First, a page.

I go my way, and my left foot says ‘Glory,’ and my right foot says ‘Amen’: in and out of Shadow Creek, upstream and down, exultant, in a daze, dancing, to the twin silver trumpets of praise. ~Annie Dillard from Pilgrim at Tinker Creek
This fevers me, this sun on green, On grass glowing, this young spring. The secret hallowing is come, Regenerate sudden incarnation, Mystery made visible In growth, yet subtly veiled in all, Ununderstandable in grass, In flowers, and in the human heart, This lyric mortal loveliness, The earth breathing, and the sun… ~Richard Eberhart from “This Fevers Me”
Every day should be a day of dancing and loveliness and breathing deeply, of celebrating the fact we woke afresh, a new start.
If I’m honest, I don’t always feel like dancing, my feet each going their own way and my head barely attached to my neck.
As I stumble about in my morning daze, readying myself for the onslaught to come, I step out and mumble “Glory” and then blink a few times and murmur “Amen” and breathe it out again a little louder until I really feel it and believe the ununderstandable and know it in my bones.
A little praise never hurt anyone. A little worship goes a long way. It’s the only way mystery becomes visible, tangible, touchable and tastable.
This mystery is that through the gospel the Gentiles are heirs together with Israel, members together of one body, and sharers together in the promise in Christ Jesus. Ephesians 3:6
The journey begins when Christians leave their homes and beds. They leave, indeed, their life in this present and concrete world, and whether they have to drive 15 miles or walk a few blocks, a sacramental act is already taking place…
For they are now on their way to constitute the Church, or to be more exact, to be transformed into the Church of God. They have been individuals, some white, some black, some poor, some rich, they have been the ‘natural’ world and a natural community. And now they have been called to “come together in one place,” to bring their lives, their very world with them and to be more than what they were: a new community with a new life.
We are already far beyond the categories of common worship and prayer. The purpose of this ‘coming together’ is not simply to add a religious dimension to the natural community, to make it ‘better’ – more responsible, more Christian. The purpose is to fulfill the Church, and that means to make present the One in whom all things are at their end, and all things are at their beginning. ~ Father Alexander Schmemann from For the Life of the World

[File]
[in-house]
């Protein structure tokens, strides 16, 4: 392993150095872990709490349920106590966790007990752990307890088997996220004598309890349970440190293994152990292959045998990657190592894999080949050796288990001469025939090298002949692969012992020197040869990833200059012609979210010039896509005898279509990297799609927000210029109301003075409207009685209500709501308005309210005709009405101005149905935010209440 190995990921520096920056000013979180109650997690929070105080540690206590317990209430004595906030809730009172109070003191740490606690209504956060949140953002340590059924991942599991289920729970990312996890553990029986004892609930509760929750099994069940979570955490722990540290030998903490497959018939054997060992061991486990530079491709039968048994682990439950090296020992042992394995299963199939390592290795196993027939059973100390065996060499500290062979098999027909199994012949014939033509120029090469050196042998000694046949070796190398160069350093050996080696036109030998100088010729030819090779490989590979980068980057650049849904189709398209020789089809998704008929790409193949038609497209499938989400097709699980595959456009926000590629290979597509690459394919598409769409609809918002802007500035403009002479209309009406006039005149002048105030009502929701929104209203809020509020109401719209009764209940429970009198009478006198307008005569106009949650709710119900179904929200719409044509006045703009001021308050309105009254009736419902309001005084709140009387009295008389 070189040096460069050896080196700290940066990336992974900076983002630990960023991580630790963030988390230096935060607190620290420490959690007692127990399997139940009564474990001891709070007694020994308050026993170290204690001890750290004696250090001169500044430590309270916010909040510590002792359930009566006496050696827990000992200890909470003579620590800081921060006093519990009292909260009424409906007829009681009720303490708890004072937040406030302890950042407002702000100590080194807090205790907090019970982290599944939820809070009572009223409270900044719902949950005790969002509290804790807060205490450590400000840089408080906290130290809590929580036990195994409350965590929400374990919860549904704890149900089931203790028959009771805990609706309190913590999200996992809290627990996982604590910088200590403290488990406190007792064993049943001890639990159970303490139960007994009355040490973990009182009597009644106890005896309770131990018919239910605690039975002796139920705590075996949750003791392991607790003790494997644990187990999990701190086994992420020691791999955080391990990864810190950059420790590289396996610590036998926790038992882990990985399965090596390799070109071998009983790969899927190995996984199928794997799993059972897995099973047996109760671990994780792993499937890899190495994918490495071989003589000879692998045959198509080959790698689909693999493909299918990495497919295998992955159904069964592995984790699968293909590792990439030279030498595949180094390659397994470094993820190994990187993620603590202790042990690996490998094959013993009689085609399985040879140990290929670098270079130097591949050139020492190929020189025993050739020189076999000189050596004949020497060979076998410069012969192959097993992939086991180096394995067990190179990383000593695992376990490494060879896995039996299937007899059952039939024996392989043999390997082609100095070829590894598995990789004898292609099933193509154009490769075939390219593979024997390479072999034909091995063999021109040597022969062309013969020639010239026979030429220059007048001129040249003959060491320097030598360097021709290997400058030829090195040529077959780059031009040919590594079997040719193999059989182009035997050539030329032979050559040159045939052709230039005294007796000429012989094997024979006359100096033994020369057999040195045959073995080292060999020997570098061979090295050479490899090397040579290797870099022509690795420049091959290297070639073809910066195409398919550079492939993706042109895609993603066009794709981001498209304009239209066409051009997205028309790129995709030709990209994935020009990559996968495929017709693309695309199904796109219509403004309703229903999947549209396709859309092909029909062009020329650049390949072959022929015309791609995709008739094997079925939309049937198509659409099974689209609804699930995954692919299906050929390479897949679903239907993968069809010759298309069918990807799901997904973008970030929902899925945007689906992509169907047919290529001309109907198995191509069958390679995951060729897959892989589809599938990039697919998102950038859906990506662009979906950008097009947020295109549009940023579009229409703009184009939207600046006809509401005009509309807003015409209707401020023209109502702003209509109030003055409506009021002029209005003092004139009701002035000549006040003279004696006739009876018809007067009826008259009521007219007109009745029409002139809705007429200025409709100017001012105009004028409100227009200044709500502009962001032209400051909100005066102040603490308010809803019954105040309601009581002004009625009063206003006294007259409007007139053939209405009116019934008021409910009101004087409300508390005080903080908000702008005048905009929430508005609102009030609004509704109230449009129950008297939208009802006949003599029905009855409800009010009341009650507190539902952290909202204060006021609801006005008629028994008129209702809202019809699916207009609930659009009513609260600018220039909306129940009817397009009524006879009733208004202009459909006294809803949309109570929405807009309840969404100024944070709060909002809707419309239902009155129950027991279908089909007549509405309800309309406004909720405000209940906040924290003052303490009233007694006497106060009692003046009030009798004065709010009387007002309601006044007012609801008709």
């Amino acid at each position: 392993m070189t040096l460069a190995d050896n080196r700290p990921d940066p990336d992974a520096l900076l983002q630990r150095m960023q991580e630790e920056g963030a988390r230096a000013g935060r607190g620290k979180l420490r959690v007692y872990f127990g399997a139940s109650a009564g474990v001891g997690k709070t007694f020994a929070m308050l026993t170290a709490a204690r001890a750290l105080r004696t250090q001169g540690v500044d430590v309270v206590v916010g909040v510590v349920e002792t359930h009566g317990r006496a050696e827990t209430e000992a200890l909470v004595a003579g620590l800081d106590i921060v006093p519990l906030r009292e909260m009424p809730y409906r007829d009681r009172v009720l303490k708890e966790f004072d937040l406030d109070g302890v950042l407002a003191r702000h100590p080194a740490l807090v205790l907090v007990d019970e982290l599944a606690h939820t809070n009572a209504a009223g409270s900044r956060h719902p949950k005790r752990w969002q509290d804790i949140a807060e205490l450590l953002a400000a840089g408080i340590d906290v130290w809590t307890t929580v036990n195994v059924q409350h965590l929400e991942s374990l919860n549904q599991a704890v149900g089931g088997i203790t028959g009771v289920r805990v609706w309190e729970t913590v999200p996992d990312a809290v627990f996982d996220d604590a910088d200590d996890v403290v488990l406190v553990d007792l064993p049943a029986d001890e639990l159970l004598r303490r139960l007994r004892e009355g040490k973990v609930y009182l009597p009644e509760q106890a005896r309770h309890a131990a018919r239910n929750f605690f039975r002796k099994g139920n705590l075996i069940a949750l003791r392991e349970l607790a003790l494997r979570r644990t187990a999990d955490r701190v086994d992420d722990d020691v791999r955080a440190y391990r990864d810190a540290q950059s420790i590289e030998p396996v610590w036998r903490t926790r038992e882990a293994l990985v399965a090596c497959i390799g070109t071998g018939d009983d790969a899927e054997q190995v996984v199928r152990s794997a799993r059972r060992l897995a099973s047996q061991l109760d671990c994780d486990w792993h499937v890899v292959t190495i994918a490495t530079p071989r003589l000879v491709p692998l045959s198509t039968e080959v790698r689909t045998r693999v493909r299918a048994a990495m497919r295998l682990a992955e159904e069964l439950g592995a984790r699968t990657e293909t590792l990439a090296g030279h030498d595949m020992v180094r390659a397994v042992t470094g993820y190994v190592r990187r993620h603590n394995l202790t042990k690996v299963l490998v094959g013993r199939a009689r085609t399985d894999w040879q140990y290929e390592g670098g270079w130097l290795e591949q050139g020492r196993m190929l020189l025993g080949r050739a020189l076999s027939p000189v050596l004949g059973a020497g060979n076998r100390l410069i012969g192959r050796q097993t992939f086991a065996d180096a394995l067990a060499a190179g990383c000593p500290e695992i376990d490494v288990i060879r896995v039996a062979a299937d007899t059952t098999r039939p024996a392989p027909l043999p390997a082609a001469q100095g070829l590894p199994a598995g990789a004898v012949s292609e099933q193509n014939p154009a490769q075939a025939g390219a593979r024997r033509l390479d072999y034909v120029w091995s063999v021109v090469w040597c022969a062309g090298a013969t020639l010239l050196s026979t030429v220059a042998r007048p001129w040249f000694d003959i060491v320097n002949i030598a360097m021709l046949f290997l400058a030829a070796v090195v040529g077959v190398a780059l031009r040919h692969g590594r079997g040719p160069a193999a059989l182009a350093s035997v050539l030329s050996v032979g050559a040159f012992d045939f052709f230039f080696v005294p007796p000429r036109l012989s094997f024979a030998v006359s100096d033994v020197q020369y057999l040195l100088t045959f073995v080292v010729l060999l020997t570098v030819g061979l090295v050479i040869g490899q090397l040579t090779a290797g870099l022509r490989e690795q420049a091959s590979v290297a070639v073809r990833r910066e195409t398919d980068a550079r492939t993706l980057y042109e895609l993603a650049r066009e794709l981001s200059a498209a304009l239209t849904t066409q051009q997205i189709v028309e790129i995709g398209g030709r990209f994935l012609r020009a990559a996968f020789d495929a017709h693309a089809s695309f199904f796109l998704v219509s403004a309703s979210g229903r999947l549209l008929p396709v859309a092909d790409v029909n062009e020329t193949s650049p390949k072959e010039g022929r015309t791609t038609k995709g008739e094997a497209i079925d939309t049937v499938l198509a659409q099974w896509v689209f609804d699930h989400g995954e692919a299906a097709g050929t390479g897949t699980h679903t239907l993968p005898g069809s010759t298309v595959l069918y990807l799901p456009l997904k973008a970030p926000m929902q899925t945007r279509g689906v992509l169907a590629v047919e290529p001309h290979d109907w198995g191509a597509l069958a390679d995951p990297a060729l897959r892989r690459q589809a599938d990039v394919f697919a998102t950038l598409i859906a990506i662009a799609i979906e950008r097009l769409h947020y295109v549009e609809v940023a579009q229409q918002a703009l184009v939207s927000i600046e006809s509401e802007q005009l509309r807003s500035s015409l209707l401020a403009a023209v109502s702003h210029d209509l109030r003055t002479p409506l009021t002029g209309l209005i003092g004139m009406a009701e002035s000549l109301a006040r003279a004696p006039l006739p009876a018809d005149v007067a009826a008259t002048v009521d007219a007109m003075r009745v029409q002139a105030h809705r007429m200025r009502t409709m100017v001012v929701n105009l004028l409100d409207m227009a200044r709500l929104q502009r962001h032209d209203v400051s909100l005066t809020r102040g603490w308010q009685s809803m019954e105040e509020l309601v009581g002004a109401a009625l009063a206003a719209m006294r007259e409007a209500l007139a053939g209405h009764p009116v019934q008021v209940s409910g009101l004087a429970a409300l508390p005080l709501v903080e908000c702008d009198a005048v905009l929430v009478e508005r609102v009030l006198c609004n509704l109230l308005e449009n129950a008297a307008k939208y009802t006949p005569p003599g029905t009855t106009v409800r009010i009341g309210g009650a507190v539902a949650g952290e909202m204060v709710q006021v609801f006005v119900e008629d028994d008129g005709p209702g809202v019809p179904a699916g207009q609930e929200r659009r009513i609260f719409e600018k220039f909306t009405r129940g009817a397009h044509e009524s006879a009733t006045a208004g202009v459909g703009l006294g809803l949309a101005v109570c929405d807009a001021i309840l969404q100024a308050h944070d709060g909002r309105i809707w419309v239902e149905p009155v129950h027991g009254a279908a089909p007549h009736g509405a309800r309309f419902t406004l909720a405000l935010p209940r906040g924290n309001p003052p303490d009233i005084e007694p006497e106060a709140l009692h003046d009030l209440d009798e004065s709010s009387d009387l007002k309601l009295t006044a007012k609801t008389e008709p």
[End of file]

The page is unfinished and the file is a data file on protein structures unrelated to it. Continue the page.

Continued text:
Human beings by their very nature are worshipers. Worship is not something we do; it defines who we are. You cannot divide human beings into those who worship and those who don’t. Everybody worships; it’s just a matter of what, or whom, we serve. ~Paul Tripp
Back in the early days of Whatcom County, the little church on Wiser Lake had been constructed through “contributions of the people” in a rural neighborhood only a few miles from where we now live. $600 in lumber was provided by a local farmer whose trees were cut and milled and brought by horse drawn wagon to a building site adjacent to a one room school house along a corrugated plank road. The total property was “valued at $1800, but of even more value to the community.” The dedication ceremony was held on Sunday, August 27, 1916 followed by “a basket dinner—come with well filled baskets for a common table, under the direction of the Ladies Aid”. This was to be followed by a “Fellowship Meeting, special music and fraternal addresses” and the day ended at 8 PM with a Young People’s Meeting. So began the long history of the “Wiser Lake Church”.
For reasons unrecorded in the history of the church, the original denomination closed its doors thirty years later, and for awhile the building was empty and in need of a congregation. By the fifties, it became a mission church of the local Christian Reformed Churches and launched a Sunday School program for migrant farm and Native American children in the surrounding rural neighborhood. No formal church services started until the sixties. By the time the building was sixty years old, so many children were arriving for Sunday School, there was not enough room so the building was hoisted up on jacks to allow a hole to be dug underneath for a basement full of classrooms. Over the course of a summer, the floor space doubled, and the church settled back into place, allowed to rest again on its foundation.
Over seventy years after its dedication ceremony, our family drove past the boxy building countless times hurrying on our way to other places, barely giving it a second glance. It had a classic design, but showed its age with peeling paint, a few missing shingles, an old fashioned square flat roofed belfry, and arched windows. The hand lettered sign spelling out “Wiser Lake Chapel” by the road constituted a humble invitation of sorts, simply by listing the times of the services.
It felt like home. We had found our church. We’ve never left. Over 30 years it has had peeling paint and missing shingles, a basement that floods when the rain comes down hard, toilets that don’t always flush, and though it smells heavenly on potluck days, there are times when it can be just a bit out of sorts and musty. It also has a warmth and character and uniqueness that is unforgettable.
It’s really not so different from the folks who gather there. We know we belong there, even if we too are musty, a bit out of sorts, yet still warm and loving and welcoming — no matter what, every Sabbath we are called to come together to be very clear about Who we worship.
This year’s Lenten theme on Barnstorming:
God sees us as we are, loves us as we are, and accepts us as we are. But by His grace, He does not leave us where we are. ~Tim Keller